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Regulation of oligodendrocyte lineage cell function by the RXR$\gamma$ nuclear receptor



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Di Canio, Ludovica 


Remyelination is a spontaneous regenerative process whereby myelin sheaths are restored to demyelinated axons. Key players in this process are oligodendrocyte progenitor cells (OPCs), a widespread population of CNS progenitor cells which persist into adulthood. Remyelination is impaired in patients with chronic demyelinating conditions such as Multiple Sclerosis, and as with other regenerative processes, its efficiency declines with increasing age. Hence, there is a need for the development of therapeutic interventions that will aid in promoting endogenous remyelination when the endogenous regenerative potential is compromised. The nuclear receptor RXRγ is an important positive regulator of OPC differentiation and an accelerator of endogenous remyelination in aged rats. RXRγ functions as a ligand-induced transcription factor and is able to regulate gene transcription. It does so by heterodimerising with other nuclear receptors and recruiting co-regulators involved in chromatin remodelling. However, we lack understanding on the specific mechanism by which RXRγ promotes OPC differentiation.

With the work presented in this thesis I demonstrate that RXRγ function is regulated at multiple signalling levels. Proximity ligation assays revealed that RXRγ remains consistently bound to its partners throughout the oligodendrocyte lineage, and the biological relevance of each heterodimer is determined by the dynamic association of co-regulators. This is in turn influenced by ligand presence and subcellular receptor localisation. To identify the genes controlled by RXRγ in OPCs I carried out ChIP sequencing, which revealed genes involved in proliferation and cell cycle control. Further functional assessments aided me in the development of a hypothesis whereby RXRγ activation does not directly influence oligodendrocyte formation, but rather promotes cell cycle exit thereby accelerating and facilitating OPC differentiation. Altered nuclear receptor expression and ligand presence in ageing OPCs may consequently impair this process.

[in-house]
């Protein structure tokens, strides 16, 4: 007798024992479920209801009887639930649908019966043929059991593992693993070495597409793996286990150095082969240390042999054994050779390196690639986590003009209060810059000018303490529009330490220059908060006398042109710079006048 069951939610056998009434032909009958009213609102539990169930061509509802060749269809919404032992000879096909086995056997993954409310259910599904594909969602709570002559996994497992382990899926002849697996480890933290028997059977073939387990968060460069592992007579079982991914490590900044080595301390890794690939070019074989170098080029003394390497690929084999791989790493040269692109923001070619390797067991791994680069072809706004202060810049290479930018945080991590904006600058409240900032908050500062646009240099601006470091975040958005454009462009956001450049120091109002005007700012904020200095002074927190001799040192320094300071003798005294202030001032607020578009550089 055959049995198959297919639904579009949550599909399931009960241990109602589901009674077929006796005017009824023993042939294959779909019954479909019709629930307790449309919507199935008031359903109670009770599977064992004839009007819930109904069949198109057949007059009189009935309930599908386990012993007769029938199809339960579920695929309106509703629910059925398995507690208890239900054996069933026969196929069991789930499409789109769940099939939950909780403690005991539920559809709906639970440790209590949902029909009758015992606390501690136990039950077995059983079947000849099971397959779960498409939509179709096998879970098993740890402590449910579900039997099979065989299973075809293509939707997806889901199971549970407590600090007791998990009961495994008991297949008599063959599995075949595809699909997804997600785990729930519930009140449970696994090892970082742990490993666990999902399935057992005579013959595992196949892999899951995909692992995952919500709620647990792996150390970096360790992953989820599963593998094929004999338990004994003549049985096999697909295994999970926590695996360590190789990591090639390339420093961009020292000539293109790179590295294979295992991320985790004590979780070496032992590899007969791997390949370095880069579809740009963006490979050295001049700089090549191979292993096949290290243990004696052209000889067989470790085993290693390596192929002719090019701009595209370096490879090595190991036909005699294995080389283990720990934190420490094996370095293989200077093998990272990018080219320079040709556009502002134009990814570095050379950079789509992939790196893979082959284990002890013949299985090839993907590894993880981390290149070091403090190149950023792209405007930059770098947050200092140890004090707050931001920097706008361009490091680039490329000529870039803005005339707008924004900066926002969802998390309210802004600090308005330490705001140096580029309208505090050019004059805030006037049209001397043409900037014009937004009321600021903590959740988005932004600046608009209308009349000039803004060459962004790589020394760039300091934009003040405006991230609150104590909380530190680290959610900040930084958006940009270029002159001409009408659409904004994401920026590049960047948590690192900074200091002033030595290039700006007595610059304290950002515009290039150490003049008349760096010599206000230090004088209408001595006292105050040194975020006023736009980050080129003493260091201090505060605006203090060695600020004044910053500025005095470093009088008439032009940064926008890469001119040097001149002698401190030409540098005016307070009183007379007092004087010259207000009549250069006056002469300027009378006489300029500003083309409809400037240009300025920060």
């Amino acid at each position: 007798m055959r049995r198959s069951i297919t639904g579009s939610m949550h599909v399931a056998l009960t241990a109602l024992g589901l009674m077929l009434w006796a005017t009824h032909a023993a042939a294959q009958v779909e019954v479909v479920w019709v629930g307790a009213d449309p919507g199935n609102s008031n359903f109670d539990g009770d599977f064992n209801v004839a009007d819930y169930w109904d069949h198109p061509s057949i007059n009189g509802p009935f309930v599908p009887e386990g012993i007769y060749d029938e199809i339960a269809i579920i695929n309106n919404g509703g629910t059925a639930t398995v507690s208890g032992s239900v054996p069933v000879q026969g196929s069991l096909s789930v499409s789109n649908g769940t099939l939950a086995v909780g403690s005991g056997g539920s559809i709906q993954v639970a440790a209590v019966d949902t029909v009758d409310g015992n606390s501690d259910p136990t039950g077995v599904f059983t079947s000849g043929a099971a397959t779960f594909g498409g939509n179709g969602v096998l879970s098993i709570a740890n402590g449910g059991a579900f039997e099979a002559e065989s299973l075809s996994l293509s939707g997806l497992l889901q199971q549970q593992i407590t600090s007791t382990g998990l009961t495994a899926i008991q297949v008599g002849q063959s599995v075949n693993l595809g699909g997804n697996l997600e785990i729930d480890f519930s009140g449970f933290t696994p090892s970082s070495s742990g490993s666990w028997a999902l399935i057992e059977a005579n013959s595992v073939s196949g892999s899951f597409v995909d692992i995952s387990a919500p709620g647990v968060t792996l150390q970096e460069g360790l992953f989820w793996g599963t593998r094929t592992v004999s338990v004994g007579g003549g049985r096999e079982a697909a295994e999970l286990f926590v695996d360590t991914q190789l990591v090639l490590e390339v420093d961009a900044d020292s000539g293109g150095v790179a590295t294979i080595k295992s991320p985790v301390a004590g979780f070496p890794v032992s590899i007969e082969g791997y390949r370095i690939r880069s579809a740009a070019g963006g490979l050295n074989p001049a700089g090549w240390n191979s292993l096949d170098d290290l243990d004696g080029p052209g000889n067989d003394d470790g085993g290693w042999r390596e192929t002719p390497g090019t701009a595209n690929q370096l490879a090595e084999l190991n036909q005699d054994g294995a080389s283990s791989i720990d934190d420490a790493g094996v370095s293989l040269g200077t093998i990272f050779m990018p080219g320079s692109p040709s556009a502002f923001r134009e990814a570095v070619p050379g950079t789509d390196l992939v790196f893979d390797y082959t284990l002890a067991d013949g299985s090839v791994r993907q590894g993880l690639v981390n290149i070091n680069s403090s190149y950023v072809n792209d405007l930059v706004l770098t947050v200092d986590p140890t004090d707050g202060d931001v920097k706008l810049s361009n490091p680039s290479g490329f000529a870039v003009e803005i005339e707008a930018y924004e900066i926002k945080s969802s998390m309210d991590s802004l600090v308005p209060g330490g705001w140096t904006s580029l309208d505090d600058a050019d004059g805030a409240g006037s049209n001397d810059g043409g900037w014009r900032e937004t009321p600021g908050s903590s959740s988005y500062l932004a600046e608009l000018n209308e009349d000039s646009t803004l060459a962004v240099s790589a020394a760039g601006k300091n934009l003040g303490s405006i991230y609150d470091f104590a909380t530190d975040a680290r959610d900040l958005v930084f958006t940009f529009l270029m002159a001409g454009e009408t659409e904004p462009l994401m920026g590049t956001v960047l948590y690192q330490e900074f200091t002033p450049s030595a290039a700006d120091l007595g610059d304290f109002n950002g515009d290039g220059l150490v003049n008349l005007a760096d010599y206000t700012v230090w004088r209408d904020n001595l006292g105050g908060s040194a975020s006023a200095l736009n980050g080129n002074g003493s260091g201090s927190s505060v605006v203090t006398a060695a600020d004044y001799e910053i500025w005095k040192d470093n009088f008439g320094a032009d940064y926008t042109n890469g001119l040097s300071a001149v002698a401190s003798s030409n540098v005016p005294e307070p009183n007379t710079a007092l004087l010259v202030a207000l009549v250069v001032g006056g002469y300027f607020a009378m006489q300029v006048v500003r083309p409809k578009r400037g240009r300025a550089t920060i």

My thesis provides an alternative hypothesis to how RXRγ regulates lineage cell progression, highlighting a new avenue in the development of therapeutic interventions targeting generic stem cell functions for which drugs are already FDA approved, rather than oligodendrocyte-specific pathways.





Franklin, Robin J. M.
Wayne, Gareth


oligodendrocyte, nuclear receptors, remyelination, rxr, opc


Doctor of Philosophy (PhD)

Awarding Institution

University of Cambridge
BBSRC Industrial Case Studentship (in partnership with GlaxoSmithKline)